100   dcl hash class(dataset:"sashelp.class");
101   class.defineKey("Name");
102   class.defineData("Name","Height","Weight");
103   class.defineDone();
104  run;

NOTE: There were 19 observations read from the data set SASHELP.CLASS.


105  data _null_;
106   dcl hash class(dataset:"sashelp.class");
107   class.defineKey("Name");
108   class.defineData("Name","Height","Weight");
109   class.defineDone();
110   stop;
111   set sashelp.class;
112  run;

NOTE: There were 19 observations read from the data set SASHELP.CLASS.

So we decide to use the SET after the STOP technique once we augment our program to actually do something; in this case perform a search (AKA a table lookup):


113  %let who = Jane;
114  data _null_;
115   dcl hash class(dataset:"sashelp.class");
116   class.defineKey("Name");
117   class.defineData("Name","Height","Weight");
118   class.defineDone();
119   if class.find(key:"&who")=0 then put (Name Height Weight) (=);
120   stop;
121   set sashelp.class;
ERROR: Variable Name has been defined as both character and numeric.
122  run;

NOTE: The SAS System stopped processing this step because of errors.


The issue is that the first reference to the variable Name is now on line 119. That reference defines Name to be a numeric variable. So once the SET statement is encountered at compile time we have a conflict at compile time. The references to Name in the hash object method calls on lines 116 and 117 are character literals from the perspective of the compiler; they are not interpreted as variable names until execution time of the DATA step.


If we change the program to use a conditionally executed SET at the top of the data step, the program runs without any errors.


123  %let who = Jane;

124  data _null_;

125   if 0 then set sashelp.class;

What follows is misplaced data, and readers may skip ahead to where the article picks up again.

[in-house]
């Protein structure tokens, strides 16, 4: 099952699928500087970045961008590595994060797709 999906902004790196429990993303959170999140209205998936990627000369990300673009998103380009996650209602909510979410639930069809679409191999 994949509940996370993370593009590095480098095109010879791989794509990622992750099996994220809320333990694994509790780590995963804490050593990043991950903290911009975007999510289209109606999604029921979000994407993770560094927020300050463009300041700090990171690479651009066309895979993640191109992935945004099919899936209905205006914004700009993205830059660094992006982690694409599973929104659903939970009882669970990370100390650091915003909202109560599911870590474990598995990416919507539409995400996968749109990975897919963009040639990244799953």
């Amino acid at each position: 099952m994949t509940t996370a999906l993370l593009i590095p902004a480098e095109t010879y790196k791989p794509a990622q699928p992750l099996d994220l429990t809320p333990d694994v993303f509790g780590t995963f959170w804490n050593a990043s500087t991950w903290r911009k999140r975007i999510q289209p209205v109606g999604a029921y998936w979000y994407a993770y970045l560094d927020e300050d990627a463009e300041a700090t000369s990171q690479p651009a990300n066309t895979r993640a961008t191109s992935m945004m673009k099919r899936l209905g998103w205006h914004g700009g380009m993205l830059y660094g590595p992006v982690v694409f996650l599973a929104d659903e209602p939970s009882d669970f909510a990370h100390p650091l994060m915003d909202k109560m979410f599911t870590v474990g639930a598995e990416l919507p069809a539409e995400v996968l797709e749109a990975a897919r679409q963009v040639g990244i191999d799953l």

126   dcl hash class(dataset:"sashelp.class");

127   class.defineKey("Name");

128   class.defineData("Name","Height","Weight");

129   class.defineDone();

130   if class.find(key:"&who")=0 then put (Name Height Weight) (=);

131  run;

NOTE: There were 19 observations read from the data set SASHELP.CLASS.

Name=Jane Height=59.8 Weight=84.5


So a general rule of thumb is to use a SET statement to define variables to the PDV when variables from that data set are to be loaded as hash object key or data items. If the variables are referenced somewhere in the DATA step program as variable names or as quoted strings in the hash object method calls placement of those SET statements matter:


  • If they are only referenced as quoted strings in hash object method calls, the placement of the SET statement (whether executed or not) does not matter.

  • Otherwise (they are referenced as variable names) a SET statement (whether executed or not) before such references should be used.

  • Remember that variable type and length are defined to the PDV based on their first reference in a DATA step (exclusive of DROP, KEEP and RETAIN statements).

Thanks @DonH for the clear explanations.


I'd like to mention that variables defined in a SET statement are automatically RETAINed. This applies to "compile-time only SET statements" as well, although it affects variable values at run-time. Sometimes it's necessary to reset those retained values by using assignment statements or CALL MISSING.

Agreed @FreelanceReinh. The implied retain and call missing is something planned for a another article. But good point that it should have been mentioned here.

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‎08-21-2018 10:54 AM